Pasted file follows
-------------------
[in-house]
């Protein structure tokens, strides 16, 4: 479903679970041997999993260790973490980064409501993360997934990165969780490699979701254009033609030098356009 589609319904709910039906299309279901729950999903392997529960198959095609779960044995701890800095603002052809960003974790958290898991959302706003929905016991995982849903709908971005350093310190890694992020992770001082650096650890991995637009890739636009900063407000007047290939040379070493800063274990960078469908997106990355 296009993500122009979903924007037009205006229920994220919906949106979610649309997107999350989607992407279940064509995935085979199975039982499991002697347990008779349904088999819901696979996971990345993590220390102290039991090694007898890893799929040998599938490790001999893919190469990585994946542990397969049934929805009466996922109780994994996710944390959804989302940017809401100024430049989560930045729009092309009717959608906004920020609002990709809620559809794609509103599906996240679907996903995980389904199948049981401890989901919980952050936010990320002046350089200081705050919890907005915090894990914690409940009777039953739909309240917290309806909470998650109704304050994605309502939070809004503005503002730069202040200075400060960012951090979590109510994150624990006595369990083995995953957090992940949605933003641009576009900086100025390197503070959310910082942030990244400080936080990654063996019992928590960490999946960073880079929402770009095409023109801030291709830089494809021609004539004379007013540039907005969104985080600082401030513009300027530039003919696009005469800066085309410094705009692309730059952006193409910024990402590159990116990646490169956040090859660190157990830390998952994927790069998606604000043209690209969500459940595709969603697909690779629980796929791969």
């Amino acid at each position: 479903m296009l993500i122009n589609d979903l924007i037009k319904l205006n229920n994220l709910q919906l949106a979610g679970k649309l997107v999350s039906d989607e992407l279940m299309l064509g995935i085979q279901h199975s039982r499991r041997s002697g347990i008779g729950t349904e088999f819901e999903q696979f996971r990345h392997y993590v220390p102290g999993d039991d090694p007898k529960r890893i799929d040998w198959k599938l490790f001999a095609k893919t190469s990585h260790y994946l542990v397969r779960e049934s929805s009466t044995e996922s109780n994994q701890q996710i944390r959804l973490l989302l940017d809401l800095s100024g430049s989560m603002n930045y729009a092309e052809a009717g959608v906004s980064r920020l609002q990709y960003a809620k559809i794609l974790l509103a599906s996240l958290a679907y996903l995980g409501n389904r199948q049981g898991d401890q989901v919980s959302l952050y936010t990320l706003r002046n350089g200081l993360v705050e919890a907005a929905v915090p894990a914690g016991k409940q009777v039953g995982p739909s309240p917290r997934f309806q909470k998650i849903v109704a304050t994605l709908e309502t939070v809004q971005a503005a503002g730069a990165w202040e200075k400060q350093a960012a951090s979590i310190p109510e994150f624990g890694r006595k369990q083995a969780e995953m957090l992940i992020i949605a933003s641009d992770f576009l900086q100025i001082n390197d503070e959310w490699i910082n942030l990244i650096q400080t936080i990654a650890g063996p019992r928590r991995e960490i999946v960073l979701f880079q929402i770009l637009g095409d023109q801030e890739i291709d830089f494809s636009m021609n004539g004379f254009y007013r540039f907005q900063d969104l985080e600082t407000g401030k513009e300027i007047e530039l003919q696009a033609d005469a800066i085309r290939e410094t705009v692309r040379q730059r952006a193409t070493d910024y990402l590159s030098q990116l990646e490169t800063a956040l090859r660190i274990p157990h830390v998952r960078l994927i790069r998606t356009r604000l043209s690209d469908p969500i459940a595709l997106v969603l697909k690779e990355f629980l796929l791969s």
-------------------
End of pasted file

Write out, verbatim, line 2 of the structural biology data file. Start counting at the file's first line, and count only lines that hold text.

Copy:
């Protein structure tokens, strides 16, 4: 479903679970041997999993260790973490980064409501993360997934990165969780490699979701254009033609030098356009 589609319904709910039906299309279901729950999903392997529960198959095609779960044995701890800095603002052809960003974790958290898991959302706003929905016991995982849903709908971005350093310190890694992020992770001082650096650890991995637009890739636009900063407000007047290939040379070493800063274990960078469908997106990355 296009993500122009979903924007037009205006229920994220919906949106979610649309997107999350989607992407279940064509995935085979199975039982499991002697347990008779349904088999819901696979996971990345993590220390102290039991090694007898890893799929040998599938490790001999893919190469990585994946542990397969049934929805009466996922109780994994996710944390959804989302940017809401100024430049989560930045729009092309009717959608906004920020609002990709809620559809794609509103599906996240679907996903995980389904199948049981401890989901919980952050936010990320002046350089200081705050919890907005915090894990914690409940009777039953739909309240917290309806909470998650109704304050994605309502939070809004503005503002730069202040200075400060960012951090979590109510994150624990006595369990083995995953957090992940949605933003641009576009900086100025390197503070959310910082942030990244400080936080990654063996019992928590960490999946960073880079929402770009095409023109801030291709830089494809021609004539004379007013540039907005969104985080600082401030513009300027530039003919696009005469800066085309410094705009692309730059952006193409910024990402590159990116990646490169956040090859660190157990830390998952994927790069998606604000043209690209969500459940595709969603697909690779629980796929791969």